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Classical 101

Concerto for Orchestra and Hiroshima Idyll on Symphony @ 7

Ryan Cragun
Wikipedia- public domain
The Atomic Bomb Memorial Mound at the Hiroshima Peace Park

The atomic bomb was dropped on Hiroshima, Japan 70 years ago today.  To begin the hour on Symphony @ 7 this evening on Classical 101, I have a short reflective work for orchestra titled Hiroshima Idyll written in 1995 by Paul Joslin. 

Hungarian composer Bela Bartok wrote his Concerto for Orchestra in the United States during World War Two while he was in exile from his homeland.  It was one of the last works he completed before his death from Leukemia in 1945.  It is also one of his greatest compositions.  I'll have a recording of this masterwork from the London Philharmonic Orchestra and conductor Leon Botstein. 

The Concerto for Orchestra was commissioned by conductor Serge Koussevitsky, in part, to help the ailing composer whose music was not that well-known or widely appreciated in this country.  The premier by the Boston Symphony in December 1944 with Koussevitsky conducting was a great success, and the concerto is now regarded as a 20th century masterpiece.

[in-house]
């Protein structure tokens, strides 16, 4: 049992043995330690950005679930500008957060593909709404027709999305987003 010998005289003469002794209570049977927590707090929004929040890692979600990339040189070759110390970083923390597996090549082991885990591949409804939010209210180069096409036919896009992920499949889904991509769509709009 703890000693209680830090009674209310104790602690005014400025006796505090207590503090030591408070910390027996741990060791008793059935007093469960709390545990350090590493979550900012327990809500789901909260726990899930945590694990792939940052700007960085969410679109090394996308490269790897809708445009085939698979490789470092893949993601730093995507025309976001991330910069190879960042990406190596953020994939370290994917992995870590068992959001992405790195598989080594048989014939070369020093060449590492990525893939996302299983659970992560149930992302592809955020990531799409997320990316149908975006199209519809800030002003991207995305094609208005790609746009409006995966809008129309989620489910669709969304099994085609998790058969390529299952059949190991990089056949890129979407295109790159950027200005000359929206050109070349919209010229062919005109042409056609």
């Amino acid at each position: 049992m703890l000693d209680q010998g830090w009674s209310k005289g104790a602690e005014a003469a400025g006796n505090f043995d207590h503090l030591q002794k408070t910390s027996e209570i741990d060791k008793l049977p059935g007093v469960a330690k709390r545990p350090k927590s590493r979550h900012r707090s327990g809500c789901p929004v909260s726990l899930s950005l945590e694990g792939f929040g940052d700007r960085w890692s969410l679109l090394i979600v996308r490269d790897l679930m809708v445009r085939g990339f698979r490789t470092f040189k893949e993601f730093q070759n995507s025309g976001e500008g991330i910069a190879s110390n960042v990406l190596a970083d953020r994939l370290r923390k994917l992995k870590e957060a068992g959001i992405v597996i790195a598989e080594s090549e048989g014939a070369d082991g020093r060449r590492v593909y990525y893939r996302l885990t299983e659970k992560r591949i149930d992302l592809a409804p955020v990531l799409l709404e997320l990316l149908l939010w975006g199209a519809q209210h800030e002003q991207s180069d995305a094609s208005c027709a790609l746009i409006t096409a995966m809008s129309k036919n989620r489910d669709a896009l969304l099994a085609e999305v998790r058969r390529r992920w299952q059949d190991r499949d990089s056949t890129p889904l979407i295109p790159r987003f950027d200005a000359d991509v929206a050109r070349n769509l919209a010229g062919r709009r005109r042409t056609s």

Like much of Bartok's music, this work shows the influence of his studies of Eastern European folk music with its unusual (to us) melodies and intricate rhythms, but it uses traditional classical methods of organization with great skill as well.  The title, Concerto for Orchestra, reflects the way the composer wrote for each section of the orchestra in a virtuosic way, allowing individual groups of instruments or sections to have the spotlight in various parts. 

To close the hour, we'll hear music of American composer Aaron Jay Kernis, his Air for Violin, written for Joshua Bell in 1995. Bell will be the soloist with the Minnesota Orchestra conducted by David Zinman.